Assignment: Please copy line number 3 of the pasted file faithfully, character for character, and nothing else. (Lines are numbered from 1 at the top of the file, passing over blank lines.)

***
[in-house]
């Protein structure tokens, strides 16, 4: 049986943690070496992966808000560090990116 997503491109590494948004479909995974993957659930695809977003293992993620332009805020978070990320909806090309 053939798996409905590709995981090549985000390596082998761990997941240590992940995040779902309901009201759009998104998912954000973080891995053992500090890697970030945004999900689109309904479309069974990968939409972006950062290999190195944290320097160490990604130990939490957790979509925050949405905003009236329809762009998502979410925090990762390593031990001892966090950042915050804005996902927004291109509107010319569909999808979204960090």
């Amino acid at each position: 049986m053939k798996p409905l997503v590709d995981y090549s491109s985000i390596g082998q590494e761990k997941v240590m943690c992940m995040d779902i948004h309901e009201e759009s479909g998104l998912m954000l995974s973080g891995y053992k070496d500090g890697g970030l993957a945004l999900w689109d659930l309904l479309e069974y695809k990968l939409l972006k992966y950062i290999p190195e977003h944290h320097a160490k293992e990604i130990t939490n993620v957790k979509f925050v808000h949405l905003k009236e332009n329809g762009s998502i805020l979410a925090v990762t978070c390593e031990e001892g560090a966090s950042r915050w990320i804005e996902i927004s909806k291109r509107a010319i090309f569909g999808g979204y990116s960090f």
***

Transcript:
């Amino acid at each position: 049986m053939k798996p409905l997503v590709d995981y090549s491109s985000i390596g082998q590494e761990k997941v240590m943690c992940m995040d779902i948004h309901e009201e759009s479909g998104l998912m954000l995974s973080g891995y053992k070496d500090g890697g970030l993957a945004l999900w689109d659930l309904l479309e069974y695809k990968l939409l972006k992966y950062i290999p190195e977003h944290h320097a160490k293992e990604i130990t939490n993620v957790k979509f925050v808000h949405l905003k009236e332009n329809g762009s998502i805020l979410a925090v990762t978070c390593e031990e001892g560090a966090s950042r915050w990320i804005e996902i927004s909806k291109r509107a010319i090309f569909g999808g979204y990116s960090f």